Table 3 DQ characteristics in the four developmental subscales

We divided the participants into three subgroups based on their GQ: no DD, mild DD, and moderate and below DD. As can be noted from Table 4, the groups showed a similar trend, with the highest DQ in gross motor skills, followed by fine motor, language, and personal-social skills. The DQ of the fine motor skill was statistically similar to the language and personal-social skills in the no DD group (p = 0.14, 1.00, respectively) but significantly higher in the other two groups (p < 0.001). These findings indicate that the neurodevelopmental level structure in preschool children with ASD is uneven regardless of whether they had DD or not. Besides, language and personal-social skill development was most affected, especially in those with DD, followed by fine motor skills. Gross motor development was the least affected.

Table 4 DQ characteristics in children with ASD with and without DD

Associations between neurodevelopment quotients and core symptoms in preschool children with ASD

To explore the associations between the neurodevelopment levels and core symptoms in children with ASD, we compared the ABC, SRS, CARS, and CWB scores in the CNBS-R2016 of the no DD, mild DD, and moderate and below DD groups. We found that the moderate and below DD group had the highest ABC, SRS, CARS, and CWB scores, followed by the mild DD and no DD groups (Table 5).

Table 5 Comparison of the ABC, SRS, CARS, CWB scores in ASD children with various neurodevelopmental levels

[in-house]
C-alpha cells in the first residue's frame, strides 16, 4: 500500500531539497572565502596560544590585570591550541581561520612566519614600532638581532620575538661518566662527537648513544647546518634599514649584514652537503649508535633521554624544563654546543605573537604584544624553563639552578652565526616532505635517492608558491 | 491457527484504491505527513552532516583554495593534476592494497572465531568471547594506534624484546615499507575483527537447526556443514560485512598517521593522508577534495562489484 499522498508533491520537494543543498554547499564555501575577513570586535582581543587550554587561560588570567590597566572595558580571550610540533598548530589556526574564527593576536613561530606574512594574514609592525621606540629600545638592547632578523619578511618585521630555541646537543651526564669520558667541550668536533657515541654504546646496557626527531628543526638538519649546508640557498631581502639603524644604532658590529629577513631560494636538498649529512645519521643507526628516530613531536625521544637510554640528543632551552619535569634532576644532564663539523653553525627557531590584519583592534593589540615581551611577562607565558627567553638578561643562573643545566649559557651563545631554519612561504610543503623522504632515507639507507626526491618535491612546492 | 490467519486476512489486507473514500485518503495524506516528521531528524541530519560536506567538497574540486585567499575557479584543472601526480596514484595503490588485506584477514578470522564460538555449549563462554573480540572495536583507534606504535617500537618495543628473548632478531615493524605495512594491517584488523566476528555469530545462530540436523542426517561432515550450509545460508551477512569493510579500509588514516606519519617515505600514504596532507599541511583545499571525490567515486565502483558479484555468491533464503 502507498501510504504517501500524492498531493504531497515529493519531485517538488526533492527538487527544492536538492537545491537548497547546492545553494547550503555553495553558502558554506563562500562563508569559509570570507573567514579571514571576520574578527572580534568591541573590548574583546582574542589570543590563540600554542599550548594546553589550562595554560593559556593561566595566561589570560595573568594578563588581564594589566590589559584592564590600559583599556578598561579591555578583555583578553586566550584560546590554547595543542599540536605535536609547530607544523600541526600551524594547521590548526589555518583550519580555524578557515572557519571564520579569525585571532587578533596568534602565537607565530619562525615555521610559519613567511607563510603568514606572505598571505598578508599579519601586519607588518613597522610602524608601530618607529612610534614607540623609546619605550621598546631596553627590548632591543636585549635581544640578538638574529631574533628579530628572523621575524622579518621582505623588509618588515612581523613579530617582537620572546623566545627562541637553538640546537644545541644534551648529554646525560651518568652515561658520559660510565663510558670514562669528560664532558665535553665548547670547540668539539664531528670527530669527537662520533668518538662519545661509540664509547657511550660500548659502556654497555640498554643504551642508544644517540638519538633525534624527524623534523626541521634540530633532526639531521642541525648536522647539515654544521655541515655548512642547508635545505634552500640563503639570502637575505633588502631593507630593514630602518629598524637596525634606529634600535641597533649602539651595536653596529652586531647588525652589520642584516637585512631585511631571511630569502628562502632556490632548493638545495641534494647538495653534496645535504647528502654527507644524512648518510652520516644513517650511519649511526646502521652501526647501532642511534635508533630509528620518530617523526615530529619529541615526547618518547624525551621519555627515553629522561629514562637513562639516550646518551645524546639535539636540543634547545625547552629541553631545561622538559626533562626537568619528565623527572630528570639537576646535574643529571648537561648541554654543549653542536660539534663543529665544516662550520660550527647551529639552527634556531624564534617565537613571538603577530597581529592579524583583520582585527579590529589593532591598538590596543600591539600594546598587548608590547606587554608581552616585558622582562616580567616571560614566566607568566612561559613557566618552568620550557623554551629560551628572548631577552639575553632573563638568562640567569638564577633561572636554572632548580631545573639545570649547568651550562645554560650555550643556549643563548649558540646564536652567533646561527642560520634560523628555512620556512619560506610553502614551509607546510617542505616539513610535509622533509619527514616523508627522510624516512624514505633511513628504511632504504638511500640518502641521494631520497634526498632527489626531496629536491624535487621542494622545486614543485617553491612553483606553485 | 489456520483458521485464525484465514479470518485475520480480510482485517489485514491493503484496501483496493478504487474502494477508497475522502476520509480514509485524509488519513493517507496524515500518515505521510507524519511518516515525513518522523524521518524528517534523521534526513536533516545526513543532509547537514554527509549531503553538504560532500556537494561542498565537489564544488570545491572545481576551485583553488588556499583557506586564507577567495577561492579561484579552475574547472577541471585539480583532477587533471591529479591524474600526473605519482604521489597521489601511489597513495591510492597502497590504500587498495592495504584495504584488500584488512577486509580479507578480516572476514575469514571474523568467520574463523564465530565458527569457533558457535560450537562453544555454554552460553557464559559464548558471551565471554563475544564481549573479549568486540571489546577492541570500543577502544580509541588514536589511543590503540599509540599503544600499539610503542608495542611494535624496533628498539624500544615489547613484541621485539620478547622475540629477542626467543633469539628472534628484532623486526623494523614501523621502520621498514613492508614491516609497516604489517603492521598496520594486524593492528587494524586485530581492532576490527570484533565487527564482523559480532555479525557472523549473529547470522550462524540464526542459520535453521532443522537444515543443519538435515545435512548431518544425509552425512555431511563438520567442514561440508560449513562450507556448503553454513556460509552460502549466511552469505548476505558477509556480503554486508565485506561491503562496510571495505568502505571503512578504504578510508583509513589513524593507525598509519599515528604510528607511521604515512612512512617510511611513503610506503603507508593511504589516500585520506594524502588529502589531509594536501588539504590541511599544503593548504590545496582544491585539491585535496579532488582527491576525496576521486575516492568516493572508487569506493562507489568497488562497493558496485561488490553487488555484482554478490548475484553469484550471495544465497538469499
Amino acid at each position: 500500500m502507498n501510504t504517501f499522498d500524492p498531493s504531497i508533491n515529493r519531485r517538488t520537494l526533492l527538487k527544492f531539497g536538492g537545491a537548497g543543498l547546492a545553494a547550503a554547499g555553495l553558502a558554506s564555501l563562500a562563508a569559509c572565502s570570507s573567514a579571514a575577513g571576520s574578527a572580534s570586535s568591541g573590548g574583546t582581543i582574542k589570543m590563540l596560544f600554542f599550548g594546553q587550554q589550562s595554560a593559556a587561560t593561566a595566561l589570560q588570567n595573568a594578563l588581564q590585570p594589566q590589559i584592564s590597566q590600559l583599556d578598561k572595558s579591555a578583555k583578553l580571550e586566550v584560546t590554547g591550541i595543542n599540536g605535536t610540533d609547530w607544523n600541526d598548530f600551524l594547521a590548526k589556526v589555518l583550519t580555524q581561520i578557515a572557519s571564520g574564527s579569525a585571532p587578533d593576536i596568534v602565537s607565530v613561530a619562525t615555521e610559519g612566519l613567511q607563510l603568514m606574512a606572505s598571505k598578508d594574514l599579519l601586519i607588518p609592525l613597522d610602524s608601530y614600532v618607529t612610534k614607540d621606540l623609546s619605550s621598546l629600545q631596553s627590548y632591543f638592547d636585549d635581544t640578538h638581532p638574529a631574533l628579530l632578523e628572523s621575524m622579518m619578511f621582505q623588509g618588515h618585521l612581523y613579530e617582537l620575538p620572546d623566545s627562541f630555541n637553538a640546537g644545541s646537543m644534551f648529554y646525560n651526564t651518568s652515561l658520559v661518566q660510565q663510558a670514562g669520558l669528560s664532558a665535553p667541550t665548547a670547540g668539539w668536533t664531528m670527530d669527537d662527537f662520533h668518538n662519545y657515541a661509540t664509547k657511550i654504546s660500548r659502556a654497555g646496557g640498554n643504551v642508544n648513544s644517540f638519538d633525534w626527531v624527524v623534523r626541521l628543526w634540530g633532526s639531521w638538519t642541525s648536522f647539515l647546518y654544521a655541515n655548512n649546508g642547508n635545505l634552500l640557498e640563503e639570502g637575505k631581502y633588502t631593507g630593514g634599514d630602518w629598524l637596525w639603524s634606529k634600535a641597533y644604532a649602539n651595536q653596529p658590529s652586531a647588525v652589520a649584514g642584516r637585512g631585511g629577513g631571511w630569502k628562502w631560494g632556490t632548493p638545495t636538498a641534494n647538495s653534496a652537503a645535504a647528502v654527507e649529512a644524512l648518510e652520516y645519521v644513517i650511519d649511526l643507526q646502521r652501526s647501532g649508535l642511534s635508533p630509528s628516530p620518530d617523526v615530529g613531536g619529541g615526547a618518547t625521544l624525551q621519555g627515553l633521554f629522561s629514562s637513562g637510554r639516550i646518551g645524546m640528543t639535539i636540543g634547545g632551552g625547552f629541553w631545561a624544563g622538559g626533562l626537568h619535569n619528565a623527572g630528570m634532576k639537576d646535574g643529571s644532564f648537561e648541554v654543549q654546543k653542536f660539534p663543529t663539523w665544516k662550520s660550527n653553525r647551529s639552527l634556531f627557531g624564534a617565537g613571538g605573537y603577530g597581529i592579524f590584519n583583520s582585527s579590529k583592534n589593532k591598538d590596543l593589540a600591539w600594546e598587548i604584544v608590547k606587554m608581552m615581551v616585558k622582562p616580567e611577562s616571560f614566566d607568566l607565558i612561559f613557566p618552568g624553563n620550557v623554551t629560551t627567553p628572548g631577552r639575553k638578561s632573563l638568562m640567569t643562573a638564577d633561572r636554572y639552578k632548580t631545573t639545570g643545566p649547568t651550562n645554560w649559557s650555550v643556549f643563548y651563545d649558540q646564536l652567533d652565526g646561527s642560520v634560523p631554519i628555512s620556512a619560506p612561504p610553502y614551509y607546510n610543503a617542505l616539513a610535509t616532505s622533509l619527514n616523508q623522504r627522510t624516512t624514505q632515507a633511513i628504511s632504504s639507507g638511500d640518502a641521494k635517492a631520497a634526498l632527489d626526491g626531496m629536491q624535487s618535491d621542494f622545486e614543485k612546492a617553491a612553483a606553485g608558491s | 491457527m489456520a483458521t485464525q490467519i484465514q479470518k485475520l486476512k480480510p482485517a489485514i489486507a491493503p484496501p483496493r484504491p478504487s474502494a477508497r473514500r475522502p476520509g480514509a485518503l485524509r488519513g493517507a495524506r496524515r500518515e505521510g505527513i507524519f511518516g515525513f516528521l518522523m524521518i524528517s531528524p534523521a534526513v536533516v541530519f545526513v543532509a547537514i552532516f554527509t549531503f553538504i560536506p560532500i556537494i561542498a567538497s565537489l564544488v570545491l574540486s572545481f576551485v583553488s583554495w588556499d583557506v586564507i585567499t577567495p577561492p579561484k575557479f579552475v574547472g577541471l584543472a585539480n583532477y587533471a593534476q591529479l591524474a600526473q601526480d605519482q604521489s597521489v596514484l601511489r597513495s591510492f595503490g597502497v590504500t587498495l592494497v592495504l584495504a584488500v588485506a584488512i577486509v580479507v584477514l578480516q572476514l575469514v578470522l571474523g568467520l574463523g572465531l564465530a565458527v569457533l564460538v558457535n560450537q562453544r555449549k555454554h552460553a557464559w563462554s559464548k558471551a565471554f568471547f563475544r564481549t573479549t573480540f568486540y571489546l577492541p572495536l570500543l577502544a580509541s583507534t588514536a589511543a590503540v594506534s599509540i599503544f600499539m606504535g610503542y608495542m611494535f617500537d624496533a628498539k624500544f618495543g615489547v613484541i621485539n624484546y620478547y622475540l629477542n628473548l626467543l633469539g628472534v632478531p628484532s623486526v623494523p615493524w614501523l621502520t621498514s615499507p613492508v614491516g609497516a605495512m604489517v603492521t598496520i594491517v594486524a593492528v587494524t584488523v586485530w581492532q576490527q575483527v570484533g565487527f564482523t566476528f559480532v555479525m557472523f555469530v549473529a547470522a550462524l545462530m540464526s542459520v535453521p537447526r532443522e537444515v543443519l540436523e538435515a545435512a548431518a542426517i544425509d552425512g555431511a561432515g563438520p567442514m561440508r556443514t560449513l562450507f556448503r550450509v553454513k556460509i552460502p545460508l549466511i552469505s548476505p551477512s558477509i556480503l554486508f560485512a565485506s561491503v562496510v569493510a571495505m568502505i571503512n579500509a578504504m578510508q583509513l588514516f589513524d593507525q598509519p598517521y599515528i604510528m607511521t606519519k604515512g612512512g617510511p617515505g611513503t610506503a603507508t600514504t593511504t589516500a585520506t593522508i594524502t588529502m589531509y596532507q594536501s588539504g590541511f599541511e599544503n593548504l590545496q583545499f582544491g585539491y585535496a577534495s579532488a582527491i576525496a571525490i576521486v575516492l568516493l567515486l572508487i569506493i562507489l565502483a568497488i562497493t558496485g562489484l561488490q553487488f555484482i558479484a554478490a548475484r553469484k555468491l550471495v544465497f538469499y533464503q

Spearman’s rank correlation coefficient (rs) analyzed the associations between the neurodevelopment quotients of the four subscales (gross motor, fine motor, language, and personal-social) and the ABC, SRS, CARS, and CWB scores, shown as a correlation heat map in Fig. 2. Orange in the heat map indicates positive correlation, and yellow indicates negative correlation. It can be seen from the heat map that all development levels were negatively correlated with the scores in all scales but were mutually positively correlated among them. The correlations between the DQ of the four neurodevelopmental levels and the scores in the four scales (all p < 0.01) included language (rsABC = − 0.286, rsSRS = − 0.262, rsCARS = − 0.448, and rsCWB = − 0.281) and personal-social (rsABC = − 0.293, rsSRS = − 0.313, rsCARS = − 0.464, and rsCWB = − 0.346) as the strongest, followed by fine motor (rsABC = − 0.234, rsSRS = − 0.217, rsCARS = − 0.411, and rsCWB = − 0.262) and gross motor (rsABC = − 0.164, rsSRS = − 0.183, rsCARS = − 0.365, and rsCWB = − 0.236). These results suggest that the lower the neurodevelopmental level the children with ASD had, the more severe the autism core symptoms were. The neurodevelopmental levels appear to be most strongly associated with the CARS scores.